It’s the day after the actual Mueller Report dropped—albeit with redactions from Attorney General William Barr, who has been exposed as the president’s pet toad. We now know The Barr Letter three weeks ago was comically skewed to the point that the attorney general’s position is untenable. He so misrepresented the contents of the actual report, in a blatant attempt to manipulate public opinion about its findings, that he can no longer reasonably lead a Justice Department that is nominally independent from the White House. He’s supposed to be the nation’s top law-enforcement officer. If he wants to serve as the president’s personal lawyer, he should resign and start spending some more time with Rudy Giuliani.

If you’re interested in a further reminder that Barr’s initial letter—and his behavior over the last three weeks that crescendoed with yesterday’s reprehensible press conference—was an orchestrated scam, look no further than the president it was meant to protect. Donald Trump has always been one to say the quiet parts out loud, and now that Robert Mueller’s actual findings are public, our fearless leader has decided to sweat them just as publicly. You may remember that, after The Barr Letter, Trump embarked on a victory lap in which he declared Mueller had TOTALLY EXONERATED! him. Based on his stylings Friday morning on the Tweet Machine, something done changed.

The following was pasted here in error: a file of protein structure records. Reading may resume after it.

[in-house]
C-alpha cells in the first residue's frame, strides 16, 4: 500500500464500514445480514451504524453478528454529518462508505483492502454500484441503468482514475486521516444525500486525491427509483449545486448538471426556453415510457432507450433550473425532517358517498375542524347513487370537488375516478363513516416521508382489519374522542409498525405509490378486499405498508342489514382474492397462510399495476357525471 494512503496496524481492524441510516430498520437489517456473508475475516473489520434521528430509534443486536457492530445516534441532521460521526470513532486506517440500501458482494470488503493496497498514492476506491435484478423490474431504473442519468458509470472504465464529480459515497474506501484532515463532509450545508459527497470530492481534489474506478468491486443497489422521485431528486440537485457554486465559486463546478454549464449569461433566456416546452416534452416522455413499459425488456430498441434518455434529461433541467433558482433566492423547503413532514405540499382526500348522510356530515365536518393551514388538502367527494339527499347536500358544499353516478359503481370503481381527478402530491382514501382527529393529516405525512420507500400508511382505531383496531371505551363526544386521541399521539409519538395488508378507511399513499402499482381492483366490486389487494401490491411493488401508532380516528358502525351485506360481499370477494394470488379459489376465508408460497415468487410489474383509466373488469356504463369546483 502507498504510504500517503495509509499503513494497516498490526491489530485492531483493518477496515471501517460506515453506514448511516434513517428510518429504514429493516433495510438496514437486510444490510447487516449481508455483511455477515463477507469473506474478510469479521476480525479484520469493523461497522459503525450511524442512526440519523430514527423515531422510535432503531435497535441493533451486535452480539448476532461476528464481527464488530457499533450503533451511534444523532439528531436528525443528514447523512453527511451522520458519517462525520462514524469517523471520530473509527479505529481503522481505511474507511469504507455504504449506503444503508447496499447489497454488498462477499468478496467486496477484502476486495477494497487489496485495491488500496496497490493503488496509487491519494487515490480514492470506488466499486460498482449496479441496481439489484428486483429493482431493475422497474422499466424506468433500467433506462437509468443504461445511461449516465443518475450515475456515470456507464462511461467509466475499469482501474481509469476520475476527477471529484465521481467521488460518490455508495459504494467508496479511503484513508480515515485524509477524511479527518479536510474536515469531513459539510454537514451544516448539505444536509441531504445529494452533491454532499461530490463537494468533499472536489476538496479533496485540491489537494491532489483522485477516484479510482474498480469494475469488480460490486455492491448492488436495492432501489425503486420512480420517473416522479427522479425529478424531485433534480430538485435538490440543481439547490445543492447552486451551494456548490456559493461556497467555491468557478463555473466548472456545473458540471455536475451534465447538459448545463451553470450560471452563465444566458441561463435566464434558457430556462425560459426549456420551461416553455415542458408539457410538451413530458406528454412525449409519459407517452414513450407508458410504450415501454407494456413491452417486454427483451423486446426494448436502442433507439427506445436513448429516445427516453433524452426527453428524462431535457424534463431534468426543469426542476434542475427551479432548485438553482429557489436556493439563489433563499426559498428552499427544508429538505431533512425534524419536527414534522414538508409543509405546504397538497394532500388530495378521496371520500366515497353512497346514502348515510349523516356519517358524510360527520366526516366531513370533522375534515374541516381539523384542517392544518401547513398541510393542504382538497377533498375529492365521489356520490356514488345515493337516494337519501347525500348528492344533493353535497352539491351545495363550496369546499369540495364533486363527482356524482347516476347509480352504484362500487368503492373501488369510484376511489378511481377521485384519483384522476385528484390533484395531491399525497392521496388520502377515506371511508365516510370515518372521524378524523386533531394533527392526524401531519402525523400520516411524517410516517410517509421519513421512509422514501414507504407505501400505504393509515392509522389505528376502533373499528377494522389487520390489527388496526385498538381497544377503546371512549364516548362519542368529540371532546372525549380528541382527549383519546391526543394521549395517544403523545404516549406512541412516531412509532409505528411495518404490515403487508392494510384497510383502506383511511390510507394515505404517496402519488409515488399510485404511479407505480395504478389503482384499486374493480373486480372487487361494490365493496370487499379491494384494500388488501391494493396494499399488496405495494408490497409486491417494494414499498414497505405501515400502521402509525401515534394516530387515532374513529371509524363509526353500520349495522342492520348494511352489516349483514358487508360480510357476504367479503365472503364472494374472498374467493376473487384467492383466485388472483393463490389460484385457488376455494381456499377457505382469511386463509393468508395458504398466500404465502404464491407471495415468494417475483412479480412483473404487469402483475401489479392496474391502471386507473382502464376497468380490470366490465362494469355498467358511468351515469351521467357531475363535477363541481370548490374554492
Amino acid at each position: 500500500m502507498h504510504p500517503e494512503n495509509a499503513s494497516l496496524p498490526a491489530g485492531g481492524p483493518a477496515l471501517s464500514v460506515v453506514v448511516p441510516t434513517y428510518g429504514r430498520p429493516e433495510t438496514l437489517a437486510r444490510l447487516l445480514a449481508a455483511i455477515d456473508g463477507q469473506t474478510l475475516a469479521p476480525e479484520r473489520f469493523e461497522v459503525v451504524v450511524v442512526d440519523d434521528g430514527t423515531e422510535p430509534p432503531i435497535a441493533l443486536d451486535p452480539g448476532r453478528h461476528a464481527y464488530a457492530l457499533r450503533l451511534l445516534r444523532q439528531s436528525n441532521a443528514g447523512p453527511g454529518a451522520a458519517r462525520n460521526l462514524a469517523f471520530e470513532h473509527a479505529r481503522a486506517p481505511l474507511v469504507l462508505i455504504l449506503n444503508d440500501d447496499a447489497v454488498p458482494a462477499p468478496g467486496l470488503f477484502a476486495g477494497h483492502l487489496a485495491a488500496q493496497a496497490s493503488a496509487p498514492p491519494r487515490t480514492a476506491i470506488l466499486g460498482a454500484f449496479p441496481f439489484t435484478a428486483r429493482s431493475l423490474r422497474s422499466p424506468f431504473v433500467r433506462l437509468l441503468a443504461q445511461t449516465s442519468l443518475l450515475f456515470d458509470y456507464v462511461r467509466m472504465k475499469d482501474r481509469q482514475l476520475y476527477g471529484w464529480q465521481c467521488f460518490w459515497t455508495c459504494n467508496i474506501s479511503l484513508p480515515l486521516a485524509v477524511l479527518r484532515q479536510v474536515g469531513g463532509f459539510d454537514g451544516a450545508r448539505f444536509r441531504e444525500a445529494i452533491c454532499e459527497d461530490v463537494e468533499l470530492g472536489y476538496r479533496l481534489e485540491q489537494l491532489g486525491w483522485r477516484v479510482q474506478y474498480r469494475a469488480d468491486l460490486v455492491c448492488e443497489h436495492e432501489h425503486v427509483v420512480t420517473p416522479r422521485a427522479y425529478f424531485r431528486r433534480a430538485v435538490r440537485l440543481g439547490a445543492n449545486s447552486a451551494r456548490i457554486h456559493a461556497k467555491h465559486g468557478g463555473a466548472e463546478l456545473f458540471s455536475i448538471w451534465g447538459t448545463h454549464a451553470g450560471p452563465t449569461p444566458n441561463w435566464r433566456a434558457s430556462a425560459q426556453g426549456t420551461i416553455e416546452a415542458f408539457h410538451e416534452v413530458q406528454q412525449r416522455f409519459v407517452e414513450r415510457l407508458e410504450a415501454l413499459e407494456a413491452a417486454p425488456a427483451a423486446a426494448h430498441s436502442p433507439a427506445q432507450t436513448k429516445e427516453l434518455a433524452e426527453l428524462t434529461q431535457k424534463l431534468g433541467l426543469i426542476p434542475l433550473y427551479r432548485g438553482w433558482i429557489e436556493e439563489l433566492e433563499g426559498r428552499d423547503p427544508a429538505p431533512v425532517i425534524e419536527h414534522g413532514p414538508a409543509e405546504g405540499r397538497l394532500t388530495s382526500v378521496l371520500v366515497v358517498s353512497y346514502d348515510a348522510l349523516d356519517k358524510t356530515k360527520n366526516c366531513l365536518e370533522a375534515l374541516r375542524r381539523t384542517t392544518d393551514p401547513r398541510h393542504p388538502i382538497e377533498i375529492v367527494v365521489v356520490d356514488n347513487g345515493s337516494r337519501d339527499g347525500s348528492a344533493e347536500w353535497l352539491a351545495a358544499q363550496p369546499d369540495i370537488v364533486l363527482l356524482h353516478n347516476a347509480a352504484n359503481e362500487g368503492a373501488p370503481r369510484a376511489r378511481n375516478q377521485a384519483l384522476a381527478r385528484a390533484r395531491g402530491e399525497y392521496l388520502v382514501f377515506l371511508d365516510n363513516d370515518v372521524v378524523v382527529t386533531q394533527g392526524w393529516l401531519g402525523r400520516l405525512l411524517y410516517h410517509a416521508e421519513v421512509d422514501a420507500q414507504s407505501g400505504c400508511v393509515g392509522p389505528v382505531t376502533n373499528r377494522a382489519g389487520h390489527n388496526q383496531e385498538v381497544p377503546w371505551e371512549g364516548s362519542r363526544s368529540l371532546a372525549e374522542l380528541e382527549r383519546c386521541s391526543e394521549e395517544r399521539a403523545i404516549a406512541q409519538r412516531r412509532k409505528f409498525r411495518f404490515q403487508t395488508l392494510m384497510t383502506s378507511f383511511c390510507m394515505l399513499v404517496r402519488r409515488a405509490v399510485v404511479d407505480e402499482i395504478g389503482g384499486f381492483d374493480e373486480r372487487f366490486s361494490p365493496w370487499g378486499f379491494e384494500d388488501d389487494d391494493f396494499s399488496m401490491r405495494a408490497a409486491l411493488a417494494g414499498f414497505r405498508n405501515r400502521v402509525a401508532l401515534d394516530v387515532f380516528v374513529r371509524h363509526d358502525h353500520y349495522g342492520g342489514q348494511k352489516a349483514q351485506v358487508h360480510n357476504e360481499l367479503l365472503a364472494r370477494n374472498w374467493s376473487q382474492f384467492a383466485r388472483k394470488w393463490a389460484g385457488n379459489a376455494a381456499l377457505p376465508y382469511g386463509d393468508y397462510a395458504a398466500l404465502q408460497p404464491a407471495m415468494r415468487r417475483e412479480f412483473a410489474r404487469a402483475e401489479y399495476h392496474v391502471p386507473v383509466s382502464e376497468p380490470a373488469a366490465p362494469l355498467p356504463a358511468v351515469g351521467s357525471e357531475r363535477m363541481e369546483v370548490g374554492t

He never finished the tweet thread. Maybe he had to attend to the actual affairs of state. Or Hannity called. Anyway, “Crazy Mueller Report” seems like one of the more Low Energy branding exercises rolled out by President Business Deals. His heart’s not in it, probably because he is palpably terrified.